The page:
Parliament has written the Office of the President and Cabinet (OPC) and Secretary to the Treasury urging them to take action on former district commissioners (DCs) who failed to explain how money was misappropriated in the 2008/09 and 2009/10 financial years.
The first victim of the committee’s stronghand is former DC for Nkhotakota, Charles Thombozi, on whom a surcharge would be imposed as he could not account for K7.2 million payment vouchers which had no supporting documents from the 2009/10 financial year.
Public Accounts Committee (PAC) has previously written the Anti-Corruption Bureau (ACB) to probe district councils, among them Balaka District Council, over allegations of fraud and suspected corruption.
This week, the committee was expected to probe audit queries of 15 district councils dating back 10 years ago, among them Nkhotakota District Council.
The current controlling officer for Nkhotakota, DC Felix Mkandawire, appeared alongside Thombozi under whose watch the K7.2 million could not be accounted for.
Mkandawire’s explanation that there was poor filing and that the council has not managed to locate the documents of over five years after the audit was carried out, angered the committee which turned to the former DC for an explanation.
Said Mkandawire: “Honourable chairperson and your honourable committee, management regrets this anomaly in its entirety. The major challenge was poor filing and with this payment vouchers with relevant supporting documents at the time of the audit.”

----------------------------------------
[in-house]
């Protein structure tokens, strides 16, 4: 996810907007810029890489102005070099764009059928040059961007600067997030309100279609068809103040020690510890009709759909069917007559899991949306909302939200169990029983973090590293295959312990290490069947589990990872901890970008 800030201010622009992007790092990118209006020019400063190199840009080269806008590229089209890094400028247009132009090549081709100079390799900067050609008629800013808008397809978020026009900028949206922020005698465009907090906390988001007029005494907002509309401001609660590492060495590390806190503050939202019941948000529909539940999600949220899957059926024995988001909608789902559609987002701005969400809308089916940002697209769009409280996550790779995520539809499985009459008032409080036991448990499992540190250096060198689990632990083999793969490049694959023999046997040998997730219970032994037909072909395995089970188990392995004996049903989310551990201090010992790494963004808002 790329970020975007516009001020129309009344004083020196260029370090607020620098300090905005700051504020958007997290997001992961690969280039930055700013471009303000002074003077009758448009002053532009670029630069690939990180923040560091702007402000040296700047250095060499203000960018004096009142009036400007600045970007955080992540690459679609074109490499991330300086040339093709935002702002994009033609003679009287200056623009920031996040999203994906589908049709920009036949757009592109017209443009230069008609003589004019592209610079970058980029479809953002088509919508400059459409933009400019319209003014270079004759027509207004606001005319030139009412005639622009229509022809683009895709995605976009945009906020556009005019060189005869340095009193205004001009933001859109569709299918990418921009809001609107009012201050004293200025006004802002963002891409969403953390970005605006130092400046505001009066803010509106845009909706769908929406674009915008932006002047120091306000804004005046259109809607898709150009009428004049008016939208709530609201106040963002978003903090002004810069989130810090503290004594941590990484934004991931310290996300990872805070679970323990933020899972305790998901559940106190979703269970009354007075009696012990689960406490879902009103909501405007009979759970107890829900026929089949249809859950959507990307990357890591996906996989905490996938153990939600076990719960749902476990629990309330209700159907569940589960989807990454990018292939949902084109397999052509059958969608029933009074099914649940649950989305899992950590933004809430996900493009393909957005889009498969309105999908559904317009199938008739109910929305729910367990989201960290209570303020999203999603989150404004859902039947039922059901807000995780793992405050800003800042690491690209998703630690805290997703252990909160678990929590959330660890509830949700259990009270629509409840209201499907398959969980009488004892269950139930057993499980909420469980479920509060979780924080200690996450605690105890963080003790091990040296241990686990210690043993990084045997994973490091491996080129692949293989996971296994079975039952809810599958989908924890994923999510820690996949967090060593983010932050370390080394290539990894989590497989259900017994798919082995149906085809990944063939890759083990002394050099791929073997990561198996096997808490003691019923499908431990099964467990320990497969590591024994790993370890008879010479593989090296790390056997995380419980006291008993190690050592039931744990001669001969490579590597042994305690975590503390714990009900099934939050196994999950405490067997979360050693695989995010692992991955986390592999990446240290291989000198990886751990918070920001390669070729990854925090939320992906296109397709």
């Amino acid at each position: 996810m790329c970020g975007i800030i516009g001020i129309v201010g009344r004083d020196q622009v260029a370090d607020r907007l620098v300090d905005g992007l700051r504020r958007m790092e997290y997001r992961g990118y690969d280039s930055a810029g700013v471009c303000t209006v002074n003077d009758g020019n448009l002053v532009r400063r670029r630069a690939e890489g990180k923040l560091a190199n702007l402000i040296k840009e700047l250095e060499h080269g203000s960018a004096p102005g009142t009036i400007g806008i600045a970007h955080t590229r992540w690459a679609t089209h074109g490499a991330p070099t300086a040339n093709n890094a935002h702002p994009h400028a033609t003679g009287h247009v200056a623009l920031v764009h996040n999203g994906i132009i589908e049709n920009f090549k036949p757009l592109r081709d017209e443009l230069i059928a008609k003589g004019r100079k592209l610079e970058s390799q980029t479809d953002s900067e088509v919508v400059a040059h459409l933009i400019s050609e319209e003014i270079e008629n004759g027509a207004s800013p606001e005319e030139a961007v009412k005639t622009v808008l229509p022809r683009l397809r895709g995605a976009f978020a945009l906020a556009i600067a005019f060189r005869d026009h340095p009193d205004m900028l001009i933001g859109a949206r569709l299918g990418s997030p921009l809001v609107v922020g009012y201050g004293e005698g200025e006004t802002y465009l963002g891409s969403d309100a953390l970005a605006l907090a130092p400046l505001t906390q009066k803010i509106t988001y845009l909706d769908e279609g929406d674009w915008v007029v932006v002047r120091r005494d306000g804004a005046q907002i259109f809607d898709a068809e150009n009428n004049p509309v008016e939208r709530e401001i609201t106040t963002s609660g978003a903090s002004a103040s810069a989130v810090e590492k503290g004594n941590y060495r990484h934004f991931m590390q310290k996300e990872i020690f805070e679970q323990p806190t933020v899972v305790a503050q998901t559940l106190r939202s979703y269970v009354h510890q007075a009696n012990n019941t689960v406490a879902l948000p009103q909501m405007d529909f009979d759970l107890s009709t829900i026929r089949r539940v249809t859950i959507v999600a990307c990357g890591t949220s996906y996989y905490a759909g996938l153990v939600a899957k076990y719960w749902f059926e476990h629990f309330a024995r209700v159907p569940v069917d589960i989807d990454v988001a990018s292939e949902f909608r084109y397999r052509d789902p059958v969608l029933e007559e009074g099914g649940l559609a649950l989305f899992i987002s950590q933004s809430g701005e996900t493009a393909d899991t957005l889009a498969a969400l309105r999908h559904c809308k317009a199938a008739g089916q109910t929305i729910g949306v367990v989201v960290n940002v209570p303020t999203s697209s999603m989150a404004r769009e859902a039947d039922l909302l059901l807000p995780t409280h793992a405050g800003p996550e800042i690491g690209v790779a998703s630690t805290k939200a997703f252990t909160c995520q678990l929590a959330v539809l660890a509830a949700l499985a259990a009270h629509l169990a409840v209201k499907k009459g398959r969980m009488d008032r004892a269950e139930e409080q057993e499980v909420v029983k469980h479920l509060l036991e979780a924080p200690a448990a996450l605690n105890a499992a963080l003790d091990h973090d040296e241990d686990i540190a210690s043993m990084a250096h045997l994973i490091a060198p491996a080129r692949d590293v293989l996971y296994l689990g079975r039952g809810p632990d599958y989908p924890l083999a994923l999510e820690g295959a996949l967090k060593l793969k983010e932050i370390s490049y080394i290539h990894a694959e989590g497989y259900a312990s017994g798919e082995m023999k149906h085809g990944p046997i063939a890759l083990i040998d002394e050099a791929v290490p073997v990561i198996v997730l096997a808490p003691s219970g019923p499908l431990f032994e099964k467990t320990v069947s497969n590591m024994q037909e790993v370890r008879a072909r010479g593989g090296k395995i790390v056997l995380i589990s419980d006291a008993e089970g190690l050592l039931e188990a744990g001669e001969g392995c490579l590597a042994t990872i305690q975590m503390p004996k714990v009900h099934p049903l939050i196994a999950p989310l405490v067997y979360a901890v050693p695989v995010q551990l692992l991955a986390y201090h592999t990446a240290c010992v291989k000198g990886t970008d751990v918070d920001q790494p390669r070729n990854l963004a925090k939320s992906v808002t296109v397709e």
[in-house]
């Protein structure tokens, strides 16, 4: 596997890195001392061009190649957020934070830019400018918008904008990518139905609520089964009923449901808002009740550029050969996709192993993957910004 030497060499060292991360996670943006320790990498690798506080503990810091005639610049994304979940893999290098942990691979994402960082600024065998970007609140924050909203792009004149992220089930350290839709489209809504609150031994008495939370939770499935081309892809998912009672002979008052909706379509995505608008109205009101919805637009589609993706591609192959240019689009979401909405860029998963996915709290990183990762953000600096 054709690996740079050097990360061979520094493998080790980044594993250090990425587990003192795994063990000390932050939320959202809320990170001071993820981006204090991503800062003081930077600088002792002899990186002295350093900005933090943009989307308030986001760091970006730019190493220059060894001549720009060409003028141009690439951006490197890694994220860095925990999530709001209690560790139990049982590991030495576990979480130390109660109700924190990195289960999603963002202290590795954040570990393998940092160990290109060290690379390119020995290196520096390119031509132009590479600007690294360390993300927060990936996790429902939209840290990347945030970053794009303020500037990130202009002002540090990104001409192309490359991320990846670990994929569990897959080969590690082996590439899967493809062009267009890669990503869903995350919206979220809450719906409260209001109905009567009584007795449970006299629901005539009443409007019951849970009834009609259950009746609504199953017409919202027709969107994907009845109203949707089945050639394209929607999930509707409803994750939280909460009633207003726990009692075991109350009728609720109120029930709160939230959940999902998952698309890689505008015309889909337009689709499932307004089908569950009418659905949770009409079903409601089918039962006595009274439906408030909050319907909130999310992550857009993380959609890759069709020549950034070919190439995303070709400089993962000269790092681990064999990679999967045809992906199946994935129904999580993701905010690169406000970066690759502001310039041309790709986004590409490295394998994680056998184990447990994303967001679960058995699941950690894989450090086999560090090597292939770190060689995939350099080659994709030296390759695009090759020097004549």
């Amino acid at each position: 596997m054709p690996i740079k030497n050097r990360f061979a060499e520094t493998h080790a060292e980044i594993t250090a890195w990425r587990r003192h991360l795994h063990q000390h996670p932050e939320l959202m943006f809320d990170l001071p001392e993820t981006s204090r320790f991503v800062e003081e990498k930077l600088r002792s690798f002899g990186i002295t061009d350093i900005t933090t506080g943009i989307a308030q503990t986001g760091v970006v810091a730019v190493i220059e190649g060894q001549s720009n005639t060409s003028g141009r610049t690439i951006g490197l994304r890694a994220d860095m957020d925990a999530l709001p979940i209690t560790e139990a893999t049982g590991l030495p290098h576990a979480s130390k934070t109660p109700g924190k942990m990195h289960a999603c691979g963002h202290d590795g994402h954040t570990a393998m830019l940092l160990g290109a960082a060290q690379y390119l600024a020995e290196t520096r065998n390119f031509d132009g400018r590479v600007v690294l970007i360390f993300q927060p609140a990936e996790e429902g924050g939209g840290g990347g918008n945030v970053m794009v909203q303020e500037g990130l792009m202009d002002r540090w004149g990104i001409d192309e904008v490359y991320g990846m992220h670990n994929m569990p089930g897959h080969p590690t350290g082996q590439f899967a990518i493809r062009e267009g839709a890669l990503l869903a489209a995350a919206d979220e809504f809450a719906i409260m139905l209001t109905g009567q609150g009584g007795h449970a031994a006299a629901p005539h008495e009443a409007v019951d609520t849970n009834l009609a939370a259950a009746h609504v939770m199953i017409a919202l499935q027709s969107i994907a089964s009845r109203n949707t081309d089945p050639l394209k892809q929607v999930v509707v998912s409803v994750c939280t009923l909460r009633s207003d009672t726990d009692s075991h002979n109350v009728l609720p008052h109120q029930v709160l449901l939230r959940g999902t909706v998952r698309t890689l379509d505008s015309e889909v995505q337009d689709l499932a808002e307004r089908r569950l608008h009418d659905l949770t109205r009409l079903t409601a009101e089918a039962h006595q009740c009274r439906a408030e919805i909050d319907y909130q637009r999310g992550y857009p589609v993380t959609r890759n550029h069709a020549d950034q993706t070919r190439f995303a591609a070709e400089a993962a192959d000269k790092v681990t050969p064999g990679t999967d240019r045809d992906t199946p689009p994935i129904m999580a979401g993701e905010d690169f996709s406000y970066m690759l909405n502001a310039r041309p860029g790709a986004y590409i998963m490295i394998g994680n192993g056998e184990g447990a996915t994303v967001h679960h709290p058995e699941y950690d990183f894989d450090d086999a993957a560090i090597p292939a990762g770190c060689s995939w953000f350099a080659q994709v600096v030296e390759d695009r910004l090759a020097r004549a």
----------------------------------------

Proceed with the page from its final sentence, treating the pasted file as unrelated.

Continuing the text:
When called to explain, Thombozi said the documents could not be easily traced because at the time, sectors such as education, health, transport and others were operating separately and he asked for more time to get the documents.
But PAC chairperson Alekeni Menyani, in an n
interview yesterday, bemoaned laxity by the councils in managing public funds which he said must come to a stop.
Citing Section 88 (2) of the Public Finance Management Act which makes it an offence for a public officer to engage in poor record keeping pertaining to finances and can incur a five year prison term and a fine, Menyani said the committee had no powers to mete out the punishment.
He said PAC could recommend to the Chief Secretary and Secretary to the Treasury to impose the necessary punishment.
Said Menyani: “We are worried that if we don’t make an example of one DC, we will continue to have situations where they are getting away with anything.
“There are laws that clearly state how controlling officers should take care to file financial reports and other records but now that DCs know their mismanagement will only be scrutinised eight or 10 years from now, things will never change.”
The PAC meeting is scheduled to end today, but due to inadequate time, it has not managed to go through the 15 district council audits.